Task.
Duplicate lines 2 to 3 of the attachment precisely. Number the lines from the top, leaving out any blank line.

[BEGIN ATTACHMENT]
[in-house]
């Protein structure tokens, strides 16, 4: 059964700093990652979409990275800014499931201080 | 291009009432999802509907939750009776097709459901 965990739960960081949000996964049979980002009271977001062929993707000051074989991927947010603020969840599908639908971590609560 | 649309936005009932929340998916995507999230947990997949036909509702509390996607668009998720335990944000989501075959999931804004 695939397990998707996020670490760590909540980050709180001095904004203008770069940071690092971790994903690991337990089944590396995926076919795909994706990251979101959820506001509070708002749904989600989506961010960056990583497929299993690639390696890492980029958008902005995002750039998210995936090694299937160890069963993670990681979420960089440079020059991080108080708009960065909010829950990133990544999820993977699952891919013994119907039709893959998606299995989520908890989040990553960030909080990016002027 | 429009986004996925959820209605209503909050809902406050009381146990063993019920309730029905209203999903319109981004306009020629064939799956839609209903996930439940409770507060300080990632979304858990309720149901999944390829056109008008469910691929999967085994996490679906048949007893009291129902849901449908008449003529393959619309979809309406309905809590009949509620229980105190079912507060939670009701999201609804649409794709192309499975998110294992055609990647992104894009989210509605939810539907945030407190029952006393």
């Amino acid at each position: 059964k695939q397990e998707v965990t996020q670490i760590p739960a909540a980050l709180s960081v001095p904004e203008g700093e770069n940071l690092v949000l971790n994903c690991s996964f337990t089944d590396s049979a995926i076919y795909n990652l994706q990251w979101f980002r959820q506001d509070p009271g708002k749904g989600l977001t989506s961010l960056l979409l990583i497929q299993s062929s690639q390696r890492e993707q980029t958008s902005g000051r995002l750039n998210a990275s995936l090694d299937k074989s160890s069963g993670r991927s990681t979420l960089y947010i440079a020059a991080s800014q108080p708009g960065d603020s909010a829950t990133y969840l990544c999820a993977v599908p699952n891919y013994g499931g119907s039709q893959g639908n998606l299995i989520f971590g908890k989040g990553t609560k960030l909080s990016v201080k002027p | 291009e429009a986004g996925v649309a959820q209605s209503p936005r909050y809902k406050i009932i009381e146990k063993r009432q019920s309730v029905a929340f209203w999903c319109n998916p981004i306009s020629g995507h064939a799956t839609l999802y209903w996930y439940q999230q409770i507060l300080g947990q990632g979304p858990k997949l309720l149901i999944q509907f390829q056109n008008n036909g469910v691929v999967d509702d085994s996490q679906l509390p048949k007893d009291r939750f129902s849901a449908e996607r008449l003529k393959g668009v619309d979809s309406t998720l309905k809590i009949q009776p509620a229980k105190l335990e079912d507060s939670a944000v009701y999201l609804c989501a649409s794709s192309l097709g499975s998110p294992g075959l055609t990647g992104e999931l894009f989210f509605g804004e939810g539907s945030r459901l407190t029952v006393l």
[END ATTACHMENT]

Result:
């Protein structure tokens, strides 16, 4: 059964700093990652979409990275800014499931201080 | 291009009432999802509907939750009776097709459901 965990739960960081949000996964049979980002009271977001062929993707000051074989991927947010603020969840599908639908971590609560 | 649309936005009932929340998916995507999230947990997949036909509702509390996607668009998720335990944000989501075959999931804004 695939397990998707996020670490760590909540980050709180001095904004203008770069940071690092971790994903690991337990089944590396995926076919795909994706990251979101959820506001509070708002749904989600989506961010960056990583497929299993690639390696890492980029958008902005995002750039998210995936090694299937160890069963993670990681979420960089440079020059991080108080708009960065909010829950990133990544999820993977699952891919013994119907039709893959998606299995989520908890989040990553960030909080990016002027 | 429009986004996925959820209605209503909050809902406050009381146990063993019920309730029905209203999903319109981004306009020629064939799956839609209903996930439940409770507060300080990632979304858990309720149901999944390829056109008008469910691929999967085994996490679906048949007893009291129902849901449908008449003529393959619309979809309406309905809590009949509620229980105190079912507060939670009701999201609804649409794709192309499975998110294992055609990647992104894009989210509605939810539907945030407190029952006393």
């Amino acid at each position: 059964k695939q397990e998707v965990t996020q670490i760590p739960a909540a980050l709180s960081v001095p904004e203008g700093e770069n940071l690092v949000l971790n994903c690991s996964f337990t089944d590396s049979a995926i076919y795909n990652l994706q990251w979101f980002r959820q506001d509070p009271g708002k749904g989600l977001t989506s961010l960056l979409l990583i497929q299993s062929s690639q390696r890492e993707q980029t958008s902005g000051r995002l750039n998210a990275s995936l090694d299937k074989s160890s069963g993670r991927s990681t979420l960089y947010i440079a020059a991080s800014q108080p708009g960065d603020s909010a829950t990133y969840l990544c999820a993977v599908p699952n891919y013994g499931g119907s039709q893959g639908n998606l299995i989520f971590g908890k989040g990553t609560k960030l909080s990016v201080k002027p | 291009e429009a986004g996925v649309a959820q209605s209503p936005r909050y809902k406050i009932i009381e146990k063993r009432q019920s309730v029905a929340f209203w999903c319109n998916p981004i306009s020629g995507h064939a799956t839609l999802y209903w996930y439940q999230q409770i507060l300080g947990q990632g979304p858990k997949l309720l149901i999944q509907f390829q056109n008008n036909g469910v691929v999967d509702d085994s996490q679906l509390p048949k007893d009291r939750f129902s849901a449908e996607r008449l003529k393959g668009v619309d979809s309406t998720l309905k809590i009949q009776p509620a229980k105190l335990e079912d507060s939670a944000v009701y999201l609804c989501a649409s794709s192309l097709g499975s998110p294992g075959l055609t990647g992104e999931l894009f989210f509605g804004e939810g539907s945030r459901l407190t029952v006393l």